• Discretely meet with the passenger before boarding is complete and explain the airline alcohol policy to them. Explaining you are apprehensive about letting them board and clarifying, that if they are still OK to fly, you won’t be serving them any more drinks onboard.

Remember: It is a judgement call to be made on the day — with input from the Senior Flight Attendant, and Captain if required. Most intoxicated passenger simply want to sleep, and removing a calm and well-mannered passengers simply because they are intoxicated is not something flight attendants set out to do.

If the passenger is unfit to fly, company policy dictates they will be asked to leave the plane, and rearrange for a later flight.

If the passenger refuses to leave, the airport police will normally get involved in escorting the passenger off the aircraft.

Dealing with drunk passengers — during the flight

If a passenger becomes intoxicated during the flight, cabin crew should take the following steps:

  • Discretely explain to the passenger that they have had enough alcohol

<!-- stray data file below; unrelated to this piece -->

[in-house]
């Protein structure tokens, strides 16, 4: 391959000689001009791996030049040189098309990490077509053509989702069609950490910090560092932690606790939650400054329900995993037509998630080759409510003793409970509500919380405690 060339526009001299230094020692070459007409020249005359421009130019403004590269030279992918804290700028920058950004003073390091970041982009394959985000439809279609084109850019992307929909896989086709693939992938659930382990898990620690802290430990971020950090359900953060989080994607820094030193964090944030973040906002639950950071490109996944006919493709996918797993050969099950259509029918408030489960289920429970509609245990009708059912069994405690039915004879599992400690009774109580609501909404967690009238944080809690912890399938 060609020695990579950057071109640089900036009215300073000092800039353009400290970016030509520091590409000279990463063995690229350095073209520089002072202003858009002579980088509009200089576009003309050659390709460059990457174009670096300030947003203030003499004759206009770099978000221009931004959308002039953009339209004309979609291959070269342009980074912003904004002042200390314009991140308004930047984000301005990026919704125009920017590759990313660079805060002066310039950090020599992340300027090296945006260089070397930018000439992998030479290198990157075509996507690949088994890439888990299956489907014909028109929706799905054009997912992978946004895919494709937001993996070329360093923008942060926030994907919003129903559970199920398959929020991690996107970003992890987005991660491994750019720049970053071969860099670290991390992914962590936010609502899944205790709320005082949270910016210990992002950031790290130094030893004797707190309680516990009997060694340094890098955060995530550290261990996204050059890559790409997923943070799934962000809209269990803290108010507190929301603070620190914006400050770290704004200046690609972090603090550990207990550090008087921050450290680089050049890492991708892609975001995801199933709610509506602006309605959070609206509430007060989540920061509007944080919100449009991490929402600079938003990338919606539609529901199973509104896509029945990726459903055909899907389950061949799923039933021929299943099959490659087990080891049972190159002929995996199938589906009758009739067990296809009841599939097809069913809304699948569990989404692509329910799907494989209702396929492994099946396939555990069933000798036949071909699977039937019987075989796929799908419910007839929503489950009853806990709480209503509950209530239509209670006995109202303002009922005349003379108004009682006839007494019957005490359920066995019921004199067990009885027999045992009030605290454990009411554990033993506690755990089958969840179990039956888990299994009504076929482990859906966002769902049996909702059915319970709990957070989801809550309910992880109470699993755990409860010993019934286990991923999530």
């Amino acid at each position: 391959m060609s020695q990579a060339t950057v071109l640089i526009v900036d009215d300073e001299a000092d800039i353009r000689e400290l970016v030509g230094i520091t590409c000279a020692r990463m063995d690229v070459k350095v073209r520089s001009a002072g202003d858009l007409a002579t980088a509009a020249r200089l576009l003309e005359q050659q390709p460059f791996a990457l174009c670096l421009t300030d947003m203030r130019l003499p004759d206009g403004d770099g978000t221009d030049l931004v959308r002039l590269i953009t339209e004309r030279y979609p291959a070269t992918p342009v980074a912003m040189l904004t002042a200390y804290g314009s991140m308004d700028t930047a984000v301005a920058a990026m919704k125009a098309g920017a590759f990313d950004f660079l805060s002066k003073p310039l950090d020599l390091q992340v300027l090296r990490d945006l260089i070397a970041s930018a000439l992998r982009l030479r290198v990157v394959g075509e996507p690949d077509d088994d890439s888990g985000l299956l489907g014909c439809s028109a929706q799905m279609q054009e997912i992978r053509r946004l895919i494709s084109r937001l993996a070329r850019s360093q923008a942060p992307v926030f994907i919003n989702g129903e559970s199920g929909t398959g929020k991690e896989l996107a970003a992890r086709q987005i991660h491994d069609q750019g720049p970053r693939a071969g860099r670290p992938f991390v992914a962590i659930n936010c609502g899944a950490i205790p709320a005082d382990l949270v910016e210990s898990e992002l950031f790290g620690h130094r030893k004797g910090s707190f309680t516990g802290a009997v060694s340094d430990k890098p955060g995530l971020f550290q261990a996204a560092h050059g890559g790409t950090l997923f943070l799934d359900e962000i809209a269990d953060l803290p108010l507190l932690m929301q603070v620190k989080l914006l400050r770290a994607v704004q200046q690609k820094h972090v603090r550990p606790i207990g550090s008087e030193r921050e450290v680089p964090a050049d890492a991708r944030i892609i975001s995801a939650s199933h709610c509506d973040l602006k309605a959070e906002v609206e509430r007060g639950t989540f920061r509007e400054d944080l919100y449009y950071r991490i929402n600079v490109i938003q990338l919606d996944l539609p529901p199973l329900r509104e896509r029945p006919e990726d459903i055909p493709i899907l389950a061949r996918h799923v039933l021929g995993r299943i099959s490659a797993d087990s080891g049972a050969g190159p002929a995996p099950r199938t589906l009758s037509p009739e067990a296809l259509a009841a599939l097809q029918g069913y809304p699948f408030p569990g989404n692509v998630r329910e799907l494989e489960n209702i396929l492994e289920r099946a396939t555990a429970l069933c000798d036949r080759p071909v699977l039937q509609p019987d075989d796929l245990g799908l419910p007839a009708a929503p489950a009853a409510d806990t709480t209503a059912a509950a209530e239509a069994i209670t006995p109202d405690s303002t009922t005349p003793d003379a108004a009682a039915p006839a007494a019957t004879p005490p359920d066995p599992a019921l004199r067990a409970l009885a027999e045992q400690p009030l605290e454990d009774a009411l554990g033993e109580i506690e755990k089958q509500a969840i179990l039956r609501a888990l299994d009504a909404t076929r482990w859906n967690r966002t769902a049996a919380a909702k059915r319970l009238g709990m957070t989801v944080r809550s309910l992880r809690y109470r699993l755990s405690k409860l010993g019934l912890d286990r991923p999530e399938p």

• Keep an eye on the passenger and make sure they are not a danger to themselves or others.
  • If the intoxicated passenger orders more alcohol, explain that you are unable to serve them. Do not give the passenger any more alcohol.
  • For passengers with pre-purchased duty-free alcohol from their airport, cabin crew may remove private supplies of alcohol for safe custody. (This must be returned when the passenger leaves the aircraft.)
  • If necessary, move the passenger away from other passengers.
  • If the passenger becomes disruptive or unruly, inform the Captain and consider airline specific measures. All commercial airlines have set procedures for dealing with disruptive passengers, and these often include verbal and written warnings signed by the Captain, alongside potential fines.

Dealing with drunk passengers — after landing

Once the flight has landed, 99% of the time passengers who have become intoxicated will have sobered up, and sheepishly leave the plane. Remember if you have confiscated any personal alcohol to return it to the passengers, and typically incident reports will need to be completed if any other passengers had to be moved, or alcohol stopped being served.

Very occasionally, intoxicated passengers will remain drunk, or events in the air will have progressed to a level where flight attendants feel further measures must be taken. In this case, the flight crew will be contacted, and they will arrange for the airport police to meet the aircraft on landing.

Passengers will be asked to remain seated once the aircraft parks at the gate. Police will board, remove the intoxicated passenger, and disembarkation can begin!